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Local lab assistant raises awareness and appreciation for behind the scenes workers

“It’s a unique profession … we may not be as prolific as doctors and nurses, but we are proud of the work we do."
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The lab staff from Banff Mineral Springs Hospital (L-R): Susan Blonski, Mardi Elliott, Charlotte McWilliams, Rosalee Johnson, Jenna Serelo, Dionne Harrish, Elan Hudym and Tony Lo. PHOTO SUBMITTED

BOW VALLEY – Where does your throat swab go when you leave the doctor?

It is questions like this and many more that medical laboratory technicians wanted to answer during national medical laboratory week, from April 16 to May 2, to increase awareness and education for the behind-the-scenes profession.

“It’s a unique profession … we may not be as prolific as doctors and nurses, but we are proud of the work we do,” said Dionne Harrish, medical laboratory assistant at Banff Mineral Springs Hospital.

Not interacting with patients as often as other frontline workers, or sometimes at all, Harrish said medical laboratory teams play a critical role in helping doctors diagnose illness bases on their findings.

With different professionals in the medical laboratory world, the technologists use a variety of instruments to analyze tissue samples, blood and other body fluids as part of the diagnostic procedure. While the medical laboratory assistants often collect the samples and work under the supervision of the medical lab techs.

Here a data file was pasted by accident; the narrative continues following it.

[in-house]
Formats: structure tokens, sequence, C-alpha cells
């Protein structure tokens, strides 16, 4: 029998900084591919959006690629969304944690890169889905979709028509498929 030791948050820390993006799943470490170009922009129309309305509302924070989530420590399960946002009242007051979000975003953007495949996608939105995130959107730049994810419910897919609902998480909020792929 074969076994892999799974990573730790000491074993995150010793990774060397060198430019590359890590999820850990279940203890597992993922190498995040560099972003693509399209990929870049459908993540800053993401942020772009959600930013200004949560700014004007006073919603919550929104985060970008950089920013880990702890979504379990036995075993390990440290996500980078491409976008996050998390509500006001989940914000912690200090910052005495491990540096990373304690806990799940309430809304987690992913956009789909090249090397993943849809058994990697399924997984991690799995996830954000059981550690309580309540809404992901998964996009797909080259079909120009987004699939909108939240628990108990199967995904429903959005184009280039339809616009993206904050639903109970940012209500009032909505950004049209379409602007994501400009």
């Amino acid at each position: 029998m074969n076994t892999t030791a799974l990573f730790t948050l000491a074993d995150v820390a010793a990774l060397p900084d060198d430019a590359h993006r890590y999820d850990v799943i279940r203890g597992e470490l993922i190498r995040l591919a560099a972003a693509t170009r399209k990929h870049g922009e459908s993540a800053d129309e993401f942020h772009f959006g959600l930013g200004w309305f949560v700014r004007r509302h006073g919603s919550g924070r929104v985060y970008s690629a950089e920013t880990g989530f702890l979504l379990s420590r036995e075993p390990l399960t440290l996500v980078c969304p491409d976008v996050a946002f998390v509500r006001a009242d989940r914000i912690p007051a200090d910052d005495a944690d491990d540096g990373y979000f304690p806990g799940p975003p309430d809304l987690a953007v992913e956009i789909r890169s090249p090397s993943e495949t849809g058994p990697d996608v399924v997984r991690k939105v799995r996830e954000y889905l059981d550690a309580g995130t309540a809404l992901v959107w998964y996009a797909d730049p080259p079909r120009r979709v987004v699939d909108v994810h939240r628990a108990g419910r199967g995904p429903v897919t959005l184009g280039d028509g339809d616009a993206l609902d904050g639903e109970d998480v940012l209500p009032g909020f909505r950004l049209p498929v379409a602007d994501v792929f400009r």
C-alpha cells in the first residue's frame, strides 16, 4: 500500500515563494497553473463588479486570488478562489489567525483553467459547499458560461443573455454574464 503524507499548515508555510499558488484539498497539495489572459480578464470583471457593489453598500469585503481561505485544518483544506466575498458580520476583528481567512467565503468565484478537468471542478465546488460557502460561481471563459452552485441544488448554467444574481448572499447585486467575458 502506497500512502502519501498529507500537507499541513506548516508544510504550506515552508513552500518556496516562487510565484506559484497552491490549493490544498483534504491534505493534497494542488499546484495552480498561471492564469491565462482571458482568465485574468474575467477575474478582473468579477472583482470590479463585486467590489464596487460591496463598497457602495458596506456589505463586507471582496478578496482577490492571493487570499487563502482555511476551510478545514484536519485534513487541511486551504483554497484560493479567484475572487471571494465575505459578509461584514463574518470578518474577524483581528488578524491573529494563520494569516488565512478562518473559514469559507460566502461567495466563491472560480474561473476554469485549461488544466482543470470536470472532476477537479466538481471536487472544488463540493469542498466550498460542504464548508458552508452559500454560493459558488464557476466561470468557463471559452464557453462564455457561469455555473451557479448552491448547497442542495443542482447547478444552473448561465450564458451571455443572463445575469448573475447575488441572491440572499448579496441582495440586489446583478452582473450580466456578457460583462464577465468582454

The lab workers specialize in clinical chemistry, microbiology, hematology, transfusion science and histology – so if you ever had a throat swab, blood test or gave a urine sample, these behind the scenes workers played a key part.

“Lab workers have a symbiotic relationship with physicians,” Harrish said.

Running since 1985, the national medical laboratory appreciation week is sponsored by the Canadian Society for Medical Laboratory Science as way to celebrate its members while raising awareness of their role in health care.

While the local lab tech could not speak to the current global pandemic the province is facing, the one thing Harrish could say for sure is she is grateful for the love shown to the lab workers in the Bow Valley.

“We have had a tremendous outpouring of love,” Harrish said.

The lab assistant said people can continue to show their appreciation by staying safe and staying at home. 

“We love to see a healthy community.”



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